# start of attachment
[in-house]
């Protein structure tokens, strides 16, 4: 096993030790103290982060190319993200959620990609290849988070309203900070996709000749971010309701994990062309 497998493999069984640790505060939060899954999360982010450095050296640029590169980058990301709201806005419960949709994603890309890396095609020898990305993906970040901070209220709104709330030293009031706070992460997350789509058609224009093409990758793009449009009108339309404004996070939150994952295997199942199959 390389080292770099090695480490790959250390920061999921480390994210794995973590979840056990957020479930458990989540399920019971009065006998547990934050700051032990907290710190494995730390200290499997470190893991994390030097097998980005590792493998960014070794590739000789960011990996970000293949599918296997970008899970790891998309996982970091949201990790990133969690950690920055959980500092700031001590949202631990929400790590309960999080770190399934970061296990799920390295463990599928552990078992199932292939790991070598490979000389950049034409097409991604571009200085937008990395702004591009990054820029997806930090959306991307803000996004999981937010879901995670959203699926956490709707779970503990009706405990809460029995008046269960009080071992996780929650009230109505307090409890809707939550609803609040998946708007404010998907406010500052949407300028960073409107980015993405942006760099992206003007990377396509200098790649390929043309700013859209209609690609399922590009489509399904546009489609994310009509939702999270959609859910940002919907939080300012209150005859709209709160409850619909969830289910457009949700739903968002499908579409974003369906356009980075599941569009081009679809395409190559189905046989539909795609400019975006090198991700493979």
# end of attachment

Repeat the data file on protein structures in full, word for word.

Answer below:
[in-house]
């Protein structure tokens, strides 16, 4: 096993030790103290982060190319993200959620990609290849988070309203900070996709000749971010309701994990062309 497998493999069984640790505060939060899954999360982010450095050296640029590169980058990301709201806005419960949709994603890309890396095609020898990305993906970040901070209220709104709330030293009031706070992460997350789509058609224009093409990758793009449009009108339309404004996070939150994952295997199942199959 390389080292770099090695480490790959250390920061999921480390994210794995973590979840056990957020479930458990989540399920019971009065006998547990934050700051032990907290710190494995730390200290499997470190893991994390030097097998980005590792493998960014070794590739000789960011990996970000293949599918296997970008899970790891998309996982970091949201990790990133969690950690920055959980500092700031001590949202631990929400790590309960999080770190399934970061296990799920390295463990599928552990078992199932292939790991070598490979000389950049034409097409991604571009200085937008990395702004591009990054820029997806930090959306991307803000996004999981937010879901995670959203699926956490709707779970503990009706405990809460029995008046269960009080071992996780929650009230109505307090409890809707939550609803609040998946708007404010998907406010500052949407300028960073409107980015993405942006760099992206003007990377396509200098790649390929043309700013859209209609690609399922590009489509399904546009489609994310009509939702999270959609859910940002919907939080300012209150005859709209709160409850619909969830289910457009949700739903968002499908579409974003369906356009980075599941569009081009679809395409190559189905046989539909795609400019975006090198991700493979």